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Former B.C. Liberal leader vacating seat to make room for new leader, Kevin Falcon

The former leader of the B.C. Liberals is stepping aside to give the newly elected leader a chance to join the legislature, CTV News Vancouver has learned.

Andrew Wilkinson stepped down as the party's leader after losing the provincial election in 2020. On Saturday, Kevin Falcon, a former cabinet minister who’d left politics for the private sector for several years, won the party leadership, but is not currently a member of the legislature.

"I will be resigning my seat in Vancouver-Quilchena in the near future because I think it’s essential to the leader to run a by-election," Wilkinson said.

The seat is one of the safest for the Liberal Party and it’s common practice for a sitting MLA to offer their seat to a leader who doesn’t currently hold a riding. In 2013, Christy Clark didn’t win her Vancouver-Point Grey seat despite becoming premier, and had to displace a Westside-Kelowna member of the legislature to secure her position.

CTV News asked if he was volunteering his seat or was being pressured to do so, and Wilkinson insisted it was his choice and his duty.

"Any good member of a party as an elected official realizes the interest of the party take precedence and so when Kevin was chosen as the leader on Saturday, I knew my first task was to support him entirely and to offer my seat to him and he's taken it," he said in his first public remarks since acknowledging defeat in the 2020 election.

Despite losing an election that’s now seen John Horgan as one of the longest-serving New Democrat premiers in B.C. history, Wilkinson was upbeat about what comes next.

"We’re into an era of great optimism in the party and a real energy and I’m excited for the future prospects of the B.C. Liberals in the election," he said.

Wilkinson, who has worked as a lawyer and had been a practicing doctor but let his medical licence lapse when he was first elected in 2013, was coy when asked whether this was the end of his political career, saying "never say never."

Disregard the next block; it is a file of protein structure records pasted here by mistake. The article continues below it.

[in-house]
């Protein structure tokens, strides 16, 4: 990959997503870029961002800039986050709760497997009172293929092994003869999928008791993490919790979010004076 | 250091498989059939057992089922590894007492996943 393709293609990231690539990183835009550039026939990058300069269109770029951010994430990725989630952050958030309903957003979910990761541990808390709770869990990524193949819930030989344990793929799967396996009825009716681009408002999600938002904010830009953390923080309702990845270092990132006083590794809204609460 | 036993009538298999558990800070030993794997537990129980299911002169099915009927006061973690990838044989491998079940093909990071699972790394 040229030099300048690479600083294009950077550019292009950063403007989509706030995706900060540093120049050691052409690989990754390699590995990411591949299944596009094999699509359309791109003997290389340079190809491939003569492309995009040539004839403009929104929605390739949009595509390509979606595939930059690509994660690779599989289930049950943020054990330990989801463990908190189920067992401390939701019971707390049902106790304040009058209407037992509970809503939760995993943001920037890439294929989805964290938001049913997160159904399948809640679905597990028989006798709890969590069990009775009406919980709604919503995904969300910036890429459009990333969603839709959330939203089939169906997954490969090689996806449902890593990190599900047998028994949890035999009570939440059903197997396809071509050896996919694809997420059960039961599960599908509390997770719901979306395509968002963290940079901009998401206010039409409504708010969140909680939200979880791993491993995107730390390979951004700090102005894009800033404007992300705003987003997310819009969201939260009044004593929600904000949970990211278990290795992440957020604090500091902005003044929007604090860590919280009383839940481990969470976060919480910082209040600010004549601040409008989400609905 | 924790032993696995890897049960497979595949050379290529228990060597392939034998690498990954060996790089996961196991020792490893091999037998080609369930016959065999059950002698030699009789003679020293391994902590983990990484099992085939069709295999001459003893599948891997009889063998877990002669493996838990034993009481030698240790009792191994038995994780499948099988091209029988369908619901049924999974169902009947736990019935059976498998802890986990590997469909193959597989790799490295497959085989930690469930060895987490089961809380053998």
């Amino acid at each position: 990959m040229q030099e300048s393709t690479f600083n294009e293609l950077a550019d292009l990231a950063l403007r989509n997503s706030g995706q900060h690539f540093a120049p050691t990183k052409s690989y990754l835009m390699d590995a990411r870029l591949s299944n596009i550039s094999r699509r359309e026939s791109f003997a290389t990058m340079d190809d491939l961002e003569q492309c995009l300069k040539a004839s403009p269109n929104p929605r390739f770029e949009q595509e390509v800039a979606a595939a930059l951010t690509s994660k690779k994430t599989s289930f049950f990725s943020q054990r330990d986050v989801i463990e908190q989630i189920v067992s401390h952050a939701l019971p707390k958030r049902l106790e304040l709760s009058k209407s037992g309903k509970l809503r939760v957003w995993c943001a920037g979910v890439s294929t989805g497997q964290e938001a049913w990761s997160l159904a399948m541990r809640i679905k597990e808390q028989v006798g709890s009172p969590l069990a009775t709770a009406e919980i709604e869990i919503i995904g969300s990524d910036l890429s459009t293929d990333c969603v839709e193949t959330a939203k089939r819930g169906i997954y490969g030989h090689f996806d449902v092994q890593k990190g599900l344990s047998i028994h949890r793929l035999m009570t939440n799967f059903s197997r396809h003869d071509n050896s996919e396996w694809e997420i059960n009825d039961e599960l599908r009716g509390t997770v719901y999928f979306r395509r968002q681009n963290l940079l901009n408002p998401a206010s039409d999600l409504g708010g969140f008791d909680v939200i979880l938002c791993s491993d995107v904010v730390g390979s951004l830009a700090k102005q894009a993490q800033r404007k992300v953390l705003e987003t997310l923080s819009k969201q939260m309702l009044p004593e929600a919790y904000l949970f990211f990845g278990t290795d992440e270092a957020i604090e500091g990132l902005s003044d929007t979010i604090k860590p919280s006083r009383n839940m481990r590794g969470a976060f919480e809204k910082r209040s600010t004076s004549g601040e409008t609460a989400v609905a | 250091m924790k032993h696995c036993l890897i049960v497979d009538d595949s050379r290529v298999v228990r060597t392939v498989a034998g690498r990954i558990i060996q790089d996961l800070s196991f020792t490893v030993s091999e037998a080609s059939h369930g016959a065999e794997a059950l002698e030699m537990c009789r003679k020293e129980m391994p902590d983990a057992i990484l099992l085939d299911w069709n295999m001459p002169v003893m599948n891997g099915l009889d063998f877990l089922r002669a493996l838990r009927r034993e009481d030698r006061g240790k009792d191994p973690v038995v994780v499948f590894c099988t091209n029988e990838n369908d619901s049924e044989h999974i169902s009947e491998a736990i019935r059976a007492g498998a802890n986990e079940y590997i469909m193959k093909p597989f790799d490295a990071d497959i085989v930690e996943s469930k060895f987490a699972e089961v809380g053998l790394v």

Falcon addressed journalists on Monday following a caucus meeting, thanking Wilkinson for leaving the legislature and vacating his seat to make room for the new leader in a by-election; it’s not clear when the vote could happen, but the former cabinet minister is confident he’ll be a member of the legislative assembly again soon.

In the meantime, Falcon said Shirley Bond will continue to be Opposition Leader in the house and he named his former leadership challengers to critic portfolios, insisting that despite a sometimes acrimonious leadership race that even saw an eleventh-hour court challenge, the party is already coming together.

"One of the things that makes me feel so happy today is the unanimity that was shown as we had our first caucus meeting with me as the leader of the BC Liberal party," Falcon told reporters.

He’s already pondering a name change and overall rebranding of the party, but pledged that it would be driven by an inclusive and forward-thinking ethos tackling the many issues challenging the province, from mental health and addictions to climate change and affordable childcare.

Falcon was also bullish when asked about the NDP’s attacks against him highlighting his deep ties and involvement with the Liberal administrations of the past; the party has now lost two consecutive elections after 16 years in power.

"Bring it on," he said. "They can talk about baggage, but I can tell you I’m quite happy to talk about our record…I accept the good with the bad. I accept we weren’t a perfect government and some of the decisions made, frankly, when I wasn’t apart of government, I wasn’t happy with, too." Top Stories

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